Drugs for Worms
Anthelmintics -- Antiparasitic Drugs For Intestinal Parasite Infections From Worms
Helminths (worms) can be divided into three groups: cestodes, or tapeworms; nematodes , or roundworms; and trematodes, or flukes . The helminths differ from other infectious organisms in that they have a complex body structure. They are multi-cellular and have partial or complete organ systems (e.g., muscular, nervous, digestive, and reproductive). Several of the drugs used to treat worm infections affect the nervous system of the parasite and result in muscle paralysis, either spastic or flaccid. Other drugs affect the uptake of glucose and thus energy stores. All are chemical agents and are generally administered orally. There are no antibiotics available for the treatment of these infestations.
TAPEWORMS attach to the intestinal tract by a sucker or a sucking groove on the head (scolex). Unlike the nematodes and trematodes, tapeworms do not enter the host tissues. The primary drugs used for these infections are niclosamide and praziquantel. Niclosamide inhibits the uptake of glucose by the helminth and therefore the production of energy. It has a spastic or paralytic effect on the worm. Because it is poorly soluble, high concentrations are obtained in the intestinal lumen. Praziquantel also produces tetanus-like contractions of the musculature of the worm. Unlike niclosamide, praziquantel is readily absorbed from the intestinal tract. It is a broad-spectrum anthelmintic affecting both flukes and tapeworms.
ROUNDWORMS: Treatment of roundworms is complicated by the fact that some live in blood, lymphatics, and other tissues (filarial worms) and thus require use of drugs that are absorbed from the intestinal tract and penetrate into tissues. Others are found primarily or solely in the intestinal tract (intestinal nematodes).
Diethylcarbamazine , used for treating filarial worm infections, is absorbed from the intestinal tract. Blood levels are reached quickly, and it has rapid action against the microfilariae. A severe allergic or febrile reaction due to the death of the microfilariae can follow use of the drug. Piperazine causes a flaccid paralysis of the worm and its expulsion from the intestinal tract. It is used as alternative therapy for treating Ascaris infection.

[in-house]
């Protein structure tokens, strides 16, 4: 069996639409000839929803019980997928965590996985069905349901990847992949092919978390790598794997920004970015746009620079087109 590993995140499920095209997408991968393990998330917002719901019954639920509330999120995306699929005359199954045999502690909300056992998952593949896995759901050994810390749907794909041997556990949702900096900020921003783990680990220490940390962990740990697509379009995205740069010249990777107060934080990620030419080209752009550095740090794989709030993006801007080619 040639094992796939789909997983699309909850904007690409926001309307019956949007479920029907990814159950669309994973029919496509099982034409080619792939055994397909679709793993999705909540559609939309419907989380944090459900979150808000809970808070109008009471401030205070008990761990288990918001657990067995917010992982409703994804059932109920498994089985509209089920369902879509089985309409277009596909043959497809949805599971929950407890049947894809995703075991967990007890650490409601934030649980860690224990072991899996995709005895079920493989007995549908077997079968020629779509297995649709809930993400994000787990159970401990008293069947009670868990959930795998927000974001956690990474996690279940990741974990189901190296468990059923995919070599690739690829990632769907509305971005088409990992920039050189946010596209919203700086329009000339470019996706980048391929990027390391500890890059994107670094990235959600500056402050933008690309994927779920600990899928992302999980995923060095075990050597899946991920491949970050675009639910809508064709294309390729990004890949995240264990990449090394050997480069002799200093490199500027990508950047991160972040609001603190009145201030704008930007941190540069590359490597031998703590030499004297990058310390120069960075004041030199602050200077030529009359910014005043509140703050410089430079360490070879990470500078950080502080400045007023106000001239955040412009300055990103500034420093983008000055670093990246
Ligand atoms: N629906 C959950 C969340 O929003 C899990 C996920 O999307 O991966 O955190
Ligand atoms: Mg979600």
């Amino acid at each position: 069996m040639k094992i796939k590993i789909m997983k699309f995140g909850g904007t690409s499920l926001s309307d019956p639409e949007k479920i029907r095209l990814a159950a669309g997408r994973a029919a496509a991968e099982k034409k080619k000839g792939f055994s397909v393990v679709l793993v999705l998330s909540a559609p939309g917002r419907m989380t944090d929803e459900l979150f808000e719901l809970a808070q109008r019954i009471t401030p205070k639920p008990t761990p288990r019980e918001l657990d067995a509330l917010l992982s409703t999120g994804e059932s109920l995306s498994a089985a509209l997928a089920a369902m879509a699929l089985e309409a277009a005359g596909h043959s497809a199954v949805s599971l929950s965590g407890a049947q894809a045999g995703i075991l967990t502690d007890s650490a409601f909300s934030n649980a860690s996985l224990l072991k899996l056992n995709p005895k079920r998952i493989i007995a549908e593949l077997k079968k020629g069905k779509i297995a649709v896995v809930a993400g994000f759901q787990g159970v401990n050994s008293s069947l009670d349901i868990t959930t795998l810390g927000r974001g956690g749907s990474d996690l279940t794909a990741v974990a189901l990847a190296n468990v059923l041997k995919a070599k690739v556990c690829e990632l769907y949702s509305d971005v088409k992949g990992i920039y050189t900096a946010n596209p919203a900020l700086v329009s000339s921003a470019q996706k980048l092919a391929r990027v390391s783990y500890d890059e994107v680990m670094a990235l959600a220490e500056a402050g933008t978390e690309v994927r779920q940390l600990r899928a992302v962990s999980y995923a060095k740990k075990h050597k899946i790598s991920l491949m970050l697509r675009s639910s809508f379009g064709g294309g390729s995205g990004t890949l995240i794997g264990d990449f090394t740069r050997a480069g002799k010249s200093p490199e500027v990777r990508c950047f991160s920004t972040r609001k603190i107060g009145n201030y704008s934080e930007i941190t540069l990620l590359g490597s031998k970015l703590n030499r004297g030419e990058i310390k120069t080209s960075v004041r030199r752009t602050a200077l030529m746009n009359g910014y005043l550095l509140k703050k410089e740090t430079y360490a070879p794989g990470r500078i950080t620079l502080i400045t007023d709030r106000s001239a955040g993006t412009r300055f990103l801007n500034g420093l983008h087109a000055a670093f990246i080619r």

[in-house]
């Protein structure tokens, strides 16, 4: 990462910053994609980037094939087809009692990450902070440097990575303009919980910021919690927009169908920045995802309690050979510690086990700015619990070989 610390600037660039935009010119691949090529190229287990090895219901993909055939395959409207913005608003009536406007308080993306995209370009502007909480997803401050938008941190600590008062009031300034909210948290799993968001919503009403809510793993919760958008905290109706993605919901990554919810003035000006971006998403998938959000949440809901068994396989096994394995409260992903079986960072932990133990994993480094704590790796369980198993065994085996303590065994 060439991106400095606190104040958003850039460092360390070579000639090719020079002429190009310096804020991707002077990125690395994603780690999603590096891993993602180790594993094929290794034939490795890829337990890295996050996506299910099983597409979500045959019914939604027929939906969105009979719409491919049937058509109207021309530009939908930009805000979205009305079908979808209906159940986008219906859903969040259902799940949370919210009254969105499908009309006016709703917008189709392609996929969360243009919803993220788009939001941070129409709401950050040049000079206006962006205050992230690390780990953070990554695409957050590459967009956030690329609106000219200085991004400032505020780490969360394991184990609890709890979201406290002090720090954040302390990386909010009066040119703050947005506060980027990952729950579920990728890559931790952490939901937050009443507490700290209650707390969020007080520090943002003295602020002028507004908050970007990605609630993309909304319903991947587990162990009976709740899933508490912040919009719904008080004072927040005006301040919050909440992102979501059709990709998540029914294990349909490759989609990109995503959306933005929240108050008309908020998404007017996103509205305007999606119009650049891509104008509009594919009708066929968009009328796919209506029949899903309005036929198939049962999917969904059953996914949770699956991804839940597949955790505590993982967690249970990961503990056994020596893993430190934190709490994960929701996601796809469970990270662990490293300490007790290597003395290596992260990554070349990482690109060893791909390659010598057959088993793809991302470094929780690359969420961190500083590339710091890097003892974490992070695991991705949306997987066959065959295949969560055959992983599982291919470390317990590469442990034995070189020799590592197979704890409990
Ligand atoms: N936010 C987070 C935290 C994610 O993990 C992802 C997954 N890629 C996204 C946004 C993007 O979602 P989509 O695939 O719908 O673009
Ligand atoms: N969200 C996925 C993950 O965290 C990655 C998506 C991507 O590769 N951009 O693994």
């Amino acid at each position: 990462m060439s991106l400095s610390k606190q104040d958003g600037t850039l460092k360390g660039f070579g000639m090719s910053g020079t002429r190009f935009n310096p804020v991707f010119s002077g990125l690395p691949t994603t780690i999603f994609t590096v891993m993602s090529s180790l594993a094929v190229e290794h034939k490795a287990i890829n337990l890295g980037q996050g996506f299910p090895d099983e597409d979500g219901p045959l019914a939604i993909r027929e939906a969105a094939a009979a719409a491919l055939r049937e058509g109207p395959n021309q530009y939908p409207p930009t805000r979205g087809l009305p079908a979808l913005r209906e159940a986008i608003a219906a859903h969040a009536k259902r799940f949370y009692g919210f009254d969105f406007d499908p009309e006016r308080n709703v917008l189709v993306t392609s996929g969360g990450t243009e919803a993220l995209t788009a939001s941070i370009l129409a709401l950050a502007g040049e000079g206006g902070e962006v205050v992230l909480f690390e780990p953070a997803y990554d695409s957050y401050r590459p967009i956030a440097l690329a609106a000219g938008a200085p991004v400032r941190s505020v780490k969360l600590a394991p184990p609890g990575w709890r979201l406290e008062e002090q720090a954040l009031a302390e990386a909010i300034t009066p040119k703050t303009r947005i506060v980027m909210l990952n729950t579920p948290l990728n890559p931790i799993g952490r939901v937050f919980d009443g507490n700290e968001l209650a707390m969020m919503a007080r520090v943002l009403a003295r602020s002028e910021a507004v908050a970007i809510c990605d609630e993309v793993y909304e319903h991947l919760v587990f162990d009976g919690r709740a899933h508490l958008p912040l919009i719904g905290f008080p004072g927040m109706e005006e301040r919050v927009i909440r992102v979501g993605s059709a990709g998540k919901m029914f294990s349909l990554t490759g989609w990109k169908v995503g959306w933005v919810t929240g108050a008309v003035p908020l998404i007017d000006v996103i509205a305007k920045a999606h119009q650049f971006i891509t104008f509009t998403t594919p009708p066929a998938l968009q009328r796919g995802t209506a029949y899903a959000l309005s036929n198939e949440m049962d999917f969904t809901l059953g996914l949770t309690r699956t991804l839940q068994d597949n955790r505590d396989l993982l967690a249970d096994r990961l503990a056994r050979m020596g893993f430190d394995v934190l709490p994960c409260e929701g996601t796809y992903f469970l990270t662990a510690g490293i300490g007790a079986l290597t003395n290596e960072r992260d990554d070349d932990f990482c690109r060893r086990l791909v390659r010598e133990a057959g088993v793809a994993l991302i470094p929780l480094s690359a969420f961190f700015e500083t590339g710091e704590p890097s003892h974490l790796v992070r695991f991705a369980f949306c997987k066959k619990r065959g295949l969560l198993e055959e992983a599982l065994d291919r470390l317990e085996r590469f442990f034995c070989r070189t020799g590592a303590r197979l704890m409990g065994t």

Thiabendazole and mebendazole interfere with glucose uptake and consequently with the production of energy. Mebendazole accumulates in the intestine and is used for treating Ascaris (roundworm), hookworm, and whip worm infections. It is well tolerated but abdominal discomfort and diarrhea can occur in patients with a strong infestation. Thiabendazole is rapidly absorbed from the gastrointestinal tract, making it effective against organisms found in tissue. It is used in treating cutaneous larva migrans (creeping eruption), visceral larva migrans, trichinosis, and trichostrongylosis. About one-third of patients treated with thiabendazole have anorexia, nausea, vomiting, and vertigo.
Pyrantel pamoate causes spastic paralysis of helminth muscle. Most of the drug is not absorbed from the intestinal tract, resulting in high levels in the lumen. It is a drug of choice in treating pinworm and Ascaris infection and is a recommended alternative therapy for hookworm and trichostrongolosis.
FLUKES: Praziquantel is the most effective drug in treating infections caused by intestinal, liver, and lung flukes. Bithionol is used for treating Fasciola hepatica (sheep liver fluke) and Paragonimus westermani (lung fluke) infections and is absorbed from the intestinal tract. Tetrachloroethylene is an alternative agent for treating Fasciolopsis buski (large intestinal fluke) and Metagonimus yokogawai (small intestinal fluke) infection. Praziquantel is the drug of choice for treating schistosomiasis (infections of blood flukes). Metrifonate, a drug used as an alternative agent for Schistosoma haematobium infections, is metabolized to dichlorvos, an anticholinesterase agent. Dichlorvos acts on cholinesterase in the helminth and can also cause a reversible inhibition of plasma cholinesterase in patients. Oxamniquine is an alternative oral therapy for the treatment of Schistosoma mansoni infestation.